I don’t recall the instant I fell in love with St. Helena. If I had to pin it down, I’d say it happened on a walk with Dominic the rescue donkey, somewhere on the road between Fairy Land and High Peak, where the views stretch over impossibly green pasture land past granite spires studded with cannons and out to the place where blue sky and blue sea merge.
My family and I had been on the island of 4,500 for a week. Each day we’d encountered a new wonder: a 185-year-old giant tortoise called Jonathan who likes his thighs tickled; a boulder that rings out like a bell when struck; a historic shipwreck in warm, clear water; and the rarest single-origin coffee in the world were just a few highlights. But when Dominic stopped for some juicy grass and I looked out over that singular landscape, St. Helena struck me as enchanted.
It felt as if it was a moment from a fairy tale. Remote and uninhabited, the South Atlantic island first appeared to a Portuguese ship on May 23, 1502. St. Helena then went on to become a major mid-ocean provisioning stop between South Africa and Brazil (or Europe) and was populated by British, Malay, Indian, African and Chinese settlers and slaves as well some of the greatest figures in seafaring history. Captains Cook, Dampier and Bligh as well as Napoleon, Darwin and Edmond Halley all left their marks here. But then the era of exploration ended and the island faded into obscurity.
Yet here I was, wandering around with a donkey in a place where the locals are called “saints.” I was captivated.
For more than 500 years, the only way to reach the 120-square-kilometre British overseas territory has been by sea. Before the Suez Canal opened, some thousand ships a year called at the East India Co. pier in Jamestown. In the more recent past, the island’s visitors have come from Cape Town on the supply ship RMS St Helena, by cruise ship or on board a handful of intrepid yachts.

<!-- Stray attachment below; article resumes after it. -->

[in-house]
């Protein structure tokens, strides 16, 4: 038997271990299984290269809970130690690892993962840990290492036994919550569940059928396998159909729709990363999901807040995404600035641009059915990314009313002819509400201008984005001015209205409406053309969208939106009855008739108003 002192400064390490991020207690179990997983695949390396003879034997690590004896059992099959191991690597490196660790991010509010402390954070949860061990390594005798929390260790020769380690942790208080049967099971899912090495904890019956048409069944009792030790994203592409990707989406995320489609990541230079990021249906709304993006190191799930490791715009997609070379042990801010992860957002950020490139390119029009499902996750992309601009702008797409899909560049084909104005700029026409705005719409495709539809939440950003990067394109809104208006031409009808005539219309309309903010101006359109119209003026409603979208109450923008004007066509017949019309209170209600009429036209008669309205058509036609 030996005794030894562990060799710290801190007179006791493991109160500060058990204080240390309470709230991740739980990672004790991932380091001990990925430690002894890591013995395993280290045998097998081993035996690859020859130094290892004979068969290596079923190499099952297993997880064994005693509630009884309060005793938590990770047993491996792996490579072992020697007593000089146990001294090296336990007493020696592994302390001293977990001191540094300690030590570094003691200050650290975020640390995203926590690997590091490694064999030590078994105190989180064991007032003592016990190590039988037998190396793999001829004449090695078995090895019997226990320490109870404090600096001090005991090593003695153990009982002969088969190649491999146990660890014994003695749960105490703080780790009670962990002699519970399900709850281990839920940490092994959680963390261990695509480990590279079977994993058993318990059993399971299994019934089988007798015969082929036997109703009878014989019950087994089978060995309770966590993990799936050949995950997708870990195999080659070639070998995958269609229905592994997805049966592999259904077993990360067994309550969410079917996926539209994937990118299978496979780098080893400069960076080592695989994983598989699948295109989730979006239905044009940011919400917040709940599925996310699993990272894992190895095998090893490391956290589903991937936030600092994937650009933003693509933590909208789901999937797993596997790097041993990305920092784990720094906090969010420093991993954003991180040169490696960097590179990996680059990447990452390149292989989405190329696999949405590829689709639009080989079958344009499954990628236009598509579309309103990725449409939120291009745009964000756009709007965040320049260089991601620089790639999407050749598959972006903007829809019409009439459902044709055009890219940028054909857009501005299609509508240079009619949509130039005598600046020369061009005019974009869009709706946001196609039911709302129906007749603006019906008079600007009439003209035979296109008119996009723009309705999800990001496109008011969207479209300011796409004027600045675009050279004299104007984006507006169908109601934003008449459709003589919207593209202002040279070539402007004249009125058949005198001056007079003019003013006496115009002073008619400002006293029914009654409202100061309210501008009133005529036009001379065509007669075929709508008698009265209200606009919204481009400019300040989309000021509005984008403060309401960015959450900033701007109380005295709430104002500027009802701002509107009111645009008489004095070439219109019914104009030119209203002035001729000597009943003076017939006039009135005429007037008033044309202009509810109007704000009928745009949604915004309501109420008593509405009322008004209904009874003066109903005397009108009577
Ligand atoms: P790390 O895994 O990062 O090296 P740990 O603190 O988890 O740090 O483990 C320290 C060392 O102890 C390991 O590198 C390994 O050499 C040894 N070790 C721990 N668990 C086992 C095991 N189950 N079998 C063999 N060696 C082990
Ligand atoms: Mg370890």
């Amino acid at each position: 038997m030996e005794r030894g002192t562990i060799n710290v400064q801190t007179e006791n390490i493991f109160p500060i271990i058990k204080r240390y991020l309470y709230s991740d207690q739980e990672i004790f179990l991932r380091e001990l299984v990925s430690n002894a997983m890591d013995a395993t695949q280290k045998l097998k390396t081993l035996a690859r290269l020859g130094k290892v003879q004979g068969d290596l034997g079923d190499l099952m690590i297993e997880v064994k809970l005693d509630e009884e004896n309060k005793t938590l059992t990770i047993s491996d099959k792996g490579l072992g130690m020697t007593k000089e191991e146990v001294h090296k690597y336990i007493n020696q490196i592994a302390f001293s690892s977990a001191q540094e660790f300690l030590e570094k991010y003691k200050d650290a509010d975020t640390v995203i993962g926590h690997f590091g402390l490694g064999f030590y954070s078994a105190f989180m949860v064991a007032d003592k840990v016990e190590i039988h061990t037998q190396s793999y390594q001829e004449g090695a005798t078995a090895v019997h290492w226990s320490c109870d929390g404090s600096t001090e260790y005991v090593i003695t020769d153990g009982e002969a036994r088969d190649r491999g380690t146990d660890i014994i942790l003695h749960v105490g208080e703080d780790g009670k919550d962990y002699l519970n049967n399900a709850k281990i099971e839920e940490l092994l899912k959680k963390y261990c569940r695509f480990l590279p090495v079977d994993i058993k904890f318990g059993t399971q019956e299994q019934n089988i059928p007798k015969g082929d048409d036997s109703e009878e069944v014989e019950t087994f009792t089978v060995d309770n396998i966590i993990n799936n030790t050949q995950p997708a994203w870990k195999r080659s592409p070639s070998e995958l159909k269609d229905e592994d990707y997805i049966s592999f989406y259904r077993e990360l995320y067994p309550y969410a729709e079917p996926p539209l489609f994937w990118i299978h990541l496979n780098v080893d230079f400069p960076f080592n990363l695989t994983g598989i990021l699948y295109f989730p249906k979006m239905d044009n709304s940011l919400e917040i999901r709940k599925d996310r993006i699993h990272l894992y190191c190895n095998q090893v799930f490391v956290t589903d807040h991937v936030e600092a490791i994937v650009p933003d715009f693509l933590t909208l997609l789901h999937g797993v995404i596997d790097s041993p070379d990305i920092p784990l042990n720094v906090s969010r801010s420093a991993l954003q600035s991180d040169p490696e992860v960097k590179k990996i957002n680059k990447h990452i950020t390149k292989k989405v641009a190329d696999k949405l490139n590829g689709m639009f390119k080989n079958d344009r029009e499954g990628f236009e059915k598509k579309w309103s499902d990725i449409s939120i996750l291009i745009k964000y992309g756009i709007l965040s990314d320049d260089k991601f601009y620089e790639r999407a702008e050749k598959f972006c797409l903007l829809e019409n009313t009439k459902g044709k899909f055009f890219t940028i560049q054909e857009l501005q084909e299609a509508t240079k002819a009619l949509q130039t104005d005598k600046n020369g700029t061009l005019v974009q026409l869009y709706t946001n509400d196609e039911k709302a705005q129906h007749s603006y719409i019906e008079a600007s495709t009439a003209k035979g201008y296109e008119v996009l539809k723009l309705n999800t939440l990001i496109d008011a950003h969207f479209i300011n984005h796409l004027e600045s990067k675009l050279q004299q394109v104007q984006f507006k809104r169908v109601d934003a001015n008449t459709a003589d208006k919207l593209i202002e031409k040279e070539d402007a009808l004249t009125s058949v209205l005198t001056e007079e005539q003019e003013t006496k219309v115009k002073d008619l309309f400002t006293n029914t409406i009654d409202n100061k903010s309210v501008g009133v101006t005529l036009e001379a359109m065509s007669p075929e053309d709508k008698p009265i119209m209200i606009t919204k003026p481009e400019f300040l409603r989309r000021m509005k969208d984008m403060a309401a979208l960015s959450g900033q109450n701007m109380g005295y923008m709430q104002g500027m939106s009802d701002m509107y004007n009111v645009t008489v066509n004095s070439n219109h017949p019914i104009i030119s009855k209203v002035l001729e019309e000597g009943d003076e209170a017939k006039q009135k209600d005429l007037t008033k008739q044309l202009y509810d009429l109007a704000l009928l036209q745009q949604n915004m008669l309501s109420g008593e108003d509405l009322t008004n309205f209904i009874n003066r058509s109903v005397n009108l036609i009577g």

The end of St. Helena’s isolation was meant to come in May, 2016, when the island’s first airport opened. But like all good fairy tales, the island’s curse (or charm) of isolation wasn’t so easily broken. Unexpected wind sheer delayed the airport’s launch. So the island set out on a quest to find an air-service provider that could make a steeper landing on a shortened runway – while still carrying a full load of passengers. But now the airline bids are in, and 515 years after its discovery, St. Helena will end its isolated slumber.
Rising like a rugged castle from the middle of the sea, the island is a place of improbable beauty: both welcoming and imposing. The capital of Jamestown, with its candy-coloured buildings, defines picturesque.
With buildings that date back to 1700, it could be mistaken for a historic film set, complete with friendly saints who stop to chat about the weather, your day’s plans or the hard-to-find bananas and lettuce that are just now available in the Queen Anne (“Hurry!”).
Meandering out from the town centre is a collection of single-lane roads best suited to donkeys (which is how they were used until not so long ago). Winding through forests and hills of overgrown flax, the roads pass sites which include Halley’s Observatory (where he catalogued the southern sky), Napoleon’s prison home and tomb as well as Plantation House, the Governor’s mansion, where giant tortoises roam the front yard.
Around the island’s perimeter, stone batteries cut into red-hued cliffs protected the bucolic interior from long-ago Dutch and French invaders. But now the defences just make impressive hiking viewpoints, overlooking the vibrant tropical sea.
History feels tangible on St. Helena – as though the island is caught between an idealized past and a time that’s not quite today. And perhaps only here is it possible to have a favourite fortification.
Mine was a toss-up.